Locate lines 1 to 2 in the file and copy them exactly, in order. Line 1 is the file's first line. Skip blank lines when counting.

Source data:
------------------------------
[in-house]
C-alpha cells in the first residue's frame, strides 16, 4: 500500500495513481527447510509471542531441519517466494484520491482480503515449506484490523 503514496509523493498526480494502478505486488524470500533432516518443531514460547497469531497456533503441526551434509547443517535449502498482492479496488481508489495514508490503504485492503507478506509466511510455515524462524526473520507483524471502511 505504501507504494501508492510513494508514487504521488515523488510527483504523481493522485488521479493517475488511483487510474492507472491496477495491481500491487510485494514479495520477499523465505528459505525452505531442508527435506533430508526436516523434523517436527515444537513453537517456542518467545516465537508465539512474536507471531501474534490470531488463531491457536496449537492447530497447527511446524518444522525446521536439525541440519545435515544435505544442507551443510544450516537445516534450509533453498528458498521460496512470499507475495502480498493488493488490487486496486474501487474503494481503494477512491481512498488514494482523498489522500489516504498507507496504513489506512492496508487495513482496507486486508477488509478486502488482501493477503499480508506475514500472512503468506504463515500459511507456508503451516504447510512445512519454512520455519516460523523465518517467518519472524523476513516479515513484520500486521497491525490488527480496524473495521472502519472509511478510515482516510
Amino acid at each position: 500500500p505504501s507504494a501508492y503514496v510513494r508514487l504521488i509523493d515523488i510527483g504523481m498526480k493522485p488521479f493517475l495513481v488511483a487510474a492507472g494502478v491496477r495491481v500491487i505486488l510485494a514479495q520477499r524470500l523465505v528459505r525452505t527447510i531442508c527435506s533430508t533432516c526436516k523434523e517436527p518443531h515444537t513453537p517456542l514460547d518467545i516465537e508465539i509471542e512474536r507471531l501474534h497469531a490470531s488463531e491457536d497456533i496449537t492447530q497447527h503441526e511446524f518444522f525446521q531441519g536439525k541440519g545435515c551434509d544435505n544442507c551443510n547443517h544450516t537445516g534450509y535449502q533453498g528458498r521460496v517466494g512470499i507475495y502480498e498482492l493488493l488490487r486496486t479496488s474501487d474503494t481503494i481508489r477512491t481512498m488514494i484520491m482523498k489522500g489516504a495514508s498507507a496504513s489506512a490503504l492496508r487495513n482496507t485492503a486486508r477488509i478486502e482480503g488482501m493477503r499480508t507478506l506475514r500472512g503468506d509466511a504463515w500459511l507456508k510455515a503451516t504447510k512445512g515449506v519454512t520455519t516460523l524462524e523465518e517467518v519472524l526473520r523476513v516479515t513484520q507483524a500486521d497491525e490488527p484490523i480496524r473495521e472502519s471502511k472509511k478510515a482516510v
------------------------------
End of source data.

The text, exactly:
[in-house]
C-alpha cells in the first residue's frame, strides 16, 4: 500500500495513481527447510509471542531441519517466494484520491482480503515449506484490523 503514496509523493498526480494502478505486488524470500533432516518443531514460547497469531497456533503441526551434509547443517535449502498482492479496488481508489495514508490503504485492503507478506509466511510455515524462524526473520507483524471502511 505504501507504494501508492510513494508514487504521488515523488510527483504523481493522485488521479493517475488511483487510474492507472491496477495491481500491487510485494514479495520477499523465505528459505525452505531442508527435506533430508526436516523434523517436527515444537513453537517456542518467545516465537508465539512474536507471531501474534490470531488463531491457536496449537492447530497447527511446524518444522525446521536439525541440519545435515544435505544442507551443510544450516537445516534450509533453498528458498521460496512470499507475495502480498493488493488490487486496486474501487474503494481503494477512491481512498488514494482523498489522500489516504498507507496504513489506512492496508487495513482496507486486508477488509478486502488482501493477503499480508506475514500472512503468506504463515500459511507456508503451516504447510512445512519454512520455519516460523523465518517467518519472524523476513516479515513484520500486521497491525490488527480496524473495521472502519472509511478510515482516510